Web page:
Features — 04 October 2013 — by Janus

Unless we set high standards, our country will never become the great nation it was destined to be. High standards of conduct and performance should be established and maintained in every sphere of our private and public lives but, especially, in our schools, in our public services, in our government and, above all, in our House of Representatives, the highest institution in the land.

If we had high standards, the officer in charge of a Coast guard vessel that was to escort the Dominican Prime Minister on a trip to San Pedro, Ambergis Caye, would have been at least fifteen minutes early, instead of hours late. What is more, the Commandant of the Coast Guard would be in touch with him to make sure he could complete his mission and, if he could not, there would be a vessel on standby to take his place. Why all this careful preparation? Because the President of Dominica was the personal guest of the Prime Minister of Belize and, our country’s reputation as a good host was at state.

If we had high standards a Maya Monument would not be bulldozed for material to build roads. How remiss is our public education. Why is it that every schoolboy and schoolgirl does not know what a great treasure is our Mayan heritage and that these monuments are priceless?

I could list other examples where lack of high standards in our public life has caused us pain and suffering that my readers are aware of.

Who is to blame for this state of affairs? Of course, it is the government. Which government? All the governments. Actually, it’s all the people but, that is not important. What is important is, who will set the standards? Of course, it has to be the government. Which government? This government. They have the power. All that is needed is the will. Let’s assume that they have the will. Where shall they begin? Here’s one man’s opinion.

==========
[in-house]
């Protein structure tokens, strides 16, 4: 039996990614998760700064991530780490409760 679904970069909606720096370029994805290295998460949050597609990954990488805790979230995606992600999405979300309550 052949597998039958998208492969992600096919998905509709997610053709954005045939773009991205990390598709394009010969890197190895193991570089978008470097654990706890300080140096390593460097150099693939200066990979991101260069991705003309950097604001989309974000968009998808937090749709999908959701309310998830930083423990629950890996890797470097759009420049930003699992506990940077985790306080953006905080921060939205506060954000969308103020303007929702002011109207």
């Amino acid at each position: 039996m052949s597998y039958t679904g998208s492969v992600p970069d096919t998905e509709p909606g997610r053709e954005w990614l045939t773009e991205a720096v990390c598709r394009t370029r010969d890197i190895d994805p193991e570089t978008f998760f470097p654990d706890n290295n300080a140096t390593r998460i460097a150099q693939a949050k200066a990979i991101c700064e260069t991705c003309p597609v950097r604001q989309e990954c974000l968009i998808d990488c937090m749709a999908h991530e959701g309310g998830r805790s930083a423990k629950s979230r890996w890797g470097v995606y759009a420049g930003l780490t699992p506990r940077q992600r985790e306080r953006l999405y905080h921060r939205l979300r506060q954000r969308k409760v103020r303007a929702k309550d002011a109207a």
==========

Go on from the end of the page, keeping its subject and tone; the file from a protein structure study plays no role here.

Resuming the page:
A lot of misuse and abuse of power by public officials, a lot of mistakes by these offices due to bad or poor advice, a lot of wasteful and extravagant spending of public funds; and a lot of dishonest and corrupt practices which have become endemic in certain government departments, are all due to the adoption and implementation of an idea by one of the members of its brain trust that the public service should be run like a business run by Chief Executive Officers. There are two things wrong with this idea. Firstly I think a caller on a television show this morning (September 2) said it best, the government of the nation is not about money, it is about service. The Public Service is not a business. Secondly a CEO, like his minister, has a five-year term. Their fortunes are bound together. Thirdly, no government with a Westminster model parliamentary system has uplifted the masses from privation. Amongst Caricom countries, Barbados which has been most faithful to that system is the most prosperous. And, lastly, if CEO’s were more suitable, the British Parliament would have adopted it, long ago. I have to ask this question. Have we had higher standards of conduct and performance in the public service, since the CEO experiment? I’ll say no more because the idea has taken root. The ministers are wedded to the CEO’s and neither the UDP nor PUP will end the experiment, until they see the light or until the people change it by a referendum.

To get back. How can we raise our standards of conduct and performance? That is something for our best minds to find the answers. What I know is this. First we have to create a climate and a culture of discipline, like the Spartans.

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